Voters in nine Kalamazoo-area school districts go the polls Tuesday, May 4. They'll decide whether to renew a special education millage for six years.
Dave Campbell is the superintendent of the Kalamazoo Regional Educational Service Agency.
"It's a 1.5-mill property tax. All the money goes to the local school districts to help them pay for their special education costs."
KRESA levies the millage and sends the money to the local districts. The intermediate school district also provides services to disabled students, but Campbell says those are not covered by the millage. He says more than 80 percent of special education students are served by programs in their home districts.
Campbell says the millage raises money needed to offset a lack of funding for programs mandated by the federal government.
"Unfortunately, when the law passed in 1975, the federal government said they'd fund 40-percent of the cost. And they're up to about 17- to 18-percent of the cost now, after a long time."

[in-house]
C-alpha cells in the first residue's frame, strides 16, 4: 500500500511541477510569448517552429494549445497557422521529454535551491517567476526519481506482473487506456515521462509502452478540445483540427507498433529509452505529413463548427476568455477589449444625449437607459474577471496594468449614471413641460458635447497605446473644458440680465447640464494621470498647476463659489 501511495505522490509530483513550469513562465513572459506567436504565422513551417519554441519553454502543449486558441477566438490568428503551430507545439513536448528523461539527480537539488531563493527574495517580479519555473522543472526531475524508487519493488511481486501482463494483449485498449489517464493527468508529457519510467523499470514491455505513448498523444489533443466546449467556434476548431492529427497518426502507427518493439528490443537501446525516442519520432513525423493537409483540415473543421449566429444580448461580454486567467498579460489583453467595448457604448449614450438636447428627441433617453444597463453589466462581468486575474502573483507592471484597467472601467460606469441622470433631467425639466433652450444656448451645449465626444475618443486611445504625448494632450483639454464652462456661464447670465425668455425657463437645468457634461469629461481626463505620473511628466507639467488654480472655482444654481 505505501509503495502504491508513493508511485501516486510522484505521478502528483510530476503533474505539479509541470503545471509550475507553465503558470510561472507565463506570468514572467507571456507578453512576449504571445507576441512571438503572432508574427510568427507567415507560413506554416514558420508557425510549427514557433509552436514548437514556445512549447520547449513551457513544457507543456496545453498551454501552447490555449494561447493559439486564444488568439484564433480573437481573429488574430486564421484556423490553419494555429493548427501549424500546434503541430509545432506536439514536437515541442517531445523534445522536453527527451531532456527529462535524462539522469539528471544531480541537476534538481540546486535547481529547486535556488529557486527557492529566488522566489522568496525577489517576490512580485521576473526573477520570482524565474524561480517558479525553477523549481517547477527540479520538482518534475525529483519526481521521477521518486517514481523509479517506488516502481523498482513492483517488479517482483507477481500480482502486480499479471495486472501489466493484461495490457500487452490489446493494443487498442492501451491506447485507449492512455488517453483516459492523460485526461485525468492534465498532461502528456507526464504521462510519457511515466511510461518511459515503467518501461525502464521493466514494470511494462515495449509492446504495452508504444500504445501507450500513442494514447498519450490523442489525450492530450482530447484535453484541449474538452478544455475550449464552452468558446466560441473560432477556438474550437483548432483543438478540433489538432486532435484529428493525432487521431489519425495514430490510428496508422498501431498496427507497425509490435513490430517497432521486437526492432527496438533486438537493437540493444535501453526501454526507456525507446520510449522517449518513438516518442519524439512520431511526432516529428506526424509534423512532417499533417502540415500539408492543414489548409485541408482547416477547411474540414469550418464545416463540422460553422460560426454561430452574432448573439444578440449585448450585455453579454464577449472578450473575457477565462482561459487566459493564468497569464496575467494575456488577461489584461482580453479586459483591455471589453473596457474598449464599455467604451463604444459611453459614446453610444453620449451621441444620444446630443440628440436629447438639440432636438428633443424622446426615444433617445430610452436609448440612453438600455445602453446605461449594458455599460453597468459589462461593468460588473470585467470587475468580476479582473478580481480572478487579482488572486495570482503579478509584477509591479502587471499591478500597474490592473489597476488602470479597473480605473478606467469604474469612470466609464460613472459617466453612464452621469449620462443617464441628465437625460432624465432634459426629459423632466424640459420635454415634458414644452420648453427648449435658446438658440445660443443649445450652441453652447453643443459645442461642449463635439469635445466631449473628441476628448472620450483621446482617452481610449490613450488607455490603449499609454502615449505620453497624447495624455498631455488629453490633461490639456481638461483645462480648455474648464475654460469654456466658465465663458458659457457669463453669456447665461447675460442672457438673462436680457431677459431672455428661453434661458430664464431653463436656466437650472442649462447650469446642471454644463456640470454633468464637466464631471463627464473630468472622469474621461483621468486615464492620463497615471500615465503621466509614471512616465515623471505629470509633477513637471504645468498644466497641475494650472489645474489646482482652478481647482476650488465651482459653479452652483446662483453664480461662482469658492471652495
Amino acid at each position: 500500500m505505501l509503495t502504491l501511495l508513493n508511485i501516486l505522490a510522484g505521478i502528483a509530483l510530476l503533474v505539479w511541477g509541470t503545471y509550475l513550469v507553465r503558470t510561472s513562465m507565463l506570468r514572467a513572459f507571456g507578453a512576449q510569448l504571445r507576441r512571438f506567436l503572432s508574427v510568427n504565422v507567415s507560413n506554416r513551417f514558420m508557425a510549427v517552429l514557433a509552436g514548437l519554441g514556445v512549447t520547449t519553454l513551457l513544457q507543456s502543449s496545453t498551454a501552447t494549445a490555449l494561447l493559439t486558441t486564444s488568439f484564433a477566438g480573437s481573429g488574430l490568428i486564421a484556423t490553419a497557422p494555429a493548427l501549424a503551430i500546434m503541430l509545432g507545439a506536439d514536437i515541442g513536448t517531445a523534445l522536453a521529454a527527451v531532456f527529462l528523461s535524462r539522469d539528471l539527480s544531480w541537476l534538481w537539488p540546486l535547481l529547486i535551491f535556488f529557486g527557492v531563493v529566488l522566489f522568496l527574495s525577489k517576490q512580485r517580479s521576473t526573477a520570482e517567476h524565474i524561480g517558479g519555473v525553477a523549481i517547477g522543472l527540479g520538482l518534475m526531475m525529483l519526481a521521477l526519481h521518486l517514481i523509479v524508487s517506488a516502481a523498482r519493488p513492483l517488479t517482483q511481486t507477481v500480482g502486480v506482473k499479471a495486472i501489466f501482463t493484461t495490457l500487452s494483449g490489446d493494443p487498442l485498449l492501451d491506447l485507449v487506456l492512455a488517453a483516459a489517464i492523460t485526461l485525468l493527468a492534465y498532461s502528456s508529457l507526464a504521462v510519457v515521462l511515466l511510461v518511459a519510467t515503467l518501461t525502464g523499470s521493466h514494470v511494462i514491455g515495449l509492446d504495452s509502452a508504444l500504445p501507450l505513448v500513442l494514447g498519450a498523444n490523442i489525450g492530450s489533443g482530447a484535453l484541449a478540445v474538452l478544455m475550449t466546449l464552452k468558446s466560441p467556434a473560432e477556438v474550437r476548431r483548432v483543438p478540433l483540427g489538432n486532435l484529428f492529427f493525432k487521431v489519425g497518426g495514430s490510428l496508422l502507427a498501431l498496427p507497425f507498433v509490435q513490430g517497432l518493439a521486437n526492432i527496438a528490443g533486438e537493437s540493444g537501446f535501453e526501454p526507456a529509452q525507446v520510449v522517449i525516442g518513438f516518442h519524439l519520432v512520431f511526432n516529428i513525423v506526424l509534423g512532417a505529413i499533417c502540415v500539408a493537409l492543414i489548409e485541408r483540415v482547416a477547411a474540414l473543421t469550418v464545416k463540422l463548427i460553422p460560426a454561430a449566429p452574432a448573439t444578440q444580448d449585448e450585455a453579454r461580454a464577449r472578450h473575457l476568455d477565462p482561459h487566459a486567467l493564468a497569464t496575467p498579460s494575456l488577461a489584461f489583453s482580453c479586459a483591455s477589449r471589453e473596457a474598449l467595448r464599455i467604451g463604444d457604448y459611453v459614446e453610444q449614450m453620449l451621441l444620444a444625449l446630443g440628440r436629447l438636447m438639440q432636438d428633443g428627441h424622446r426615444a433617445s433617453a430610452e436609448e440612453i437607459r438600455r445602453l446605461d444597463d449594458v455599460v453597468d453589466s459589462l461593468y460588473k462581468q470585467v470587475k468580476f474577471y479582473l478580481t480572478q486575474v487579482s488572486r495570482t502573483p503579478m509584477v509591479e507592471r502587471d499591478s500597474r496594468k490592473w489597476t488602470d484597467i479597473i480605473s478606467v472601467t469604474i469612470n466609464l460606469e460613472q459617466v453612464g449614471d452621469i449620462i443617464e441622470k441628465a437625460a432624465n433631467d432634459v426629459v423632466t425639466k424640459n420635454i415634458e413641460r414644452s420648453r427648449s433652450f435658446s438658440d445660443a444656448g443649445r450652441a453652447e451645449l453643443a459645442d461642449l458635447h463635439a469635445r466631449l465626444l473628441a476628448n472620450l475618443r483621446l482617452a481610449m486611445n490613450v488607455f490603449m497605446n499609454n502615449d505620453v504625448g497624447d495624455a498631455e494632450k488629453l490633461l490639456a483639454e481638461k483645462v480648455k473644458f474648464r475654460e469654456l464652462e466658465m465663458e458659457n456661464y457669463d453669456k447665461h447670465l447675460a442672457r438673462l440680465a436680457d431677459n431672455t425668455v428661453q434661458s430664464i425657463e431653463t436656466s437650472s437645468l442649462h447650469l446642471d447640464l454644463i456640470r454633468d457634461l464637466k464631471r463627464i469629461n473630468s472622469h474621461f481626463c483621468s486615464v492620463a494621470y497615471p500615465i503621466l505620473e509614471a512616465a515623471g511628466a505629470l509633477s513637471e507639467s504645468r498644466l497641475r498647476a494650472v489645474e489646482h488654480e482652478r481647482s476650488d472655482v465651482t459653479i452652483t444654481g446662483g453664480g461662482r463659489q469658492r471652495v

Campbell says school district would have to cut general education budgets to cover the difference if voters don't approve the renewal.
Voters first approved the millage, narrowly, in 2015. But Campbell says an unpopular statewide road funding proposal was also on the ballot that year, something he says may have contributed to the close vote. This time around, he says a survey shows strong support for the renewal.
The millage costs a typical homeowner a little over nine dollars a month. Their total KRESA tax bill will actually go down slightly this year as the intermediate school district pays off a bond issue.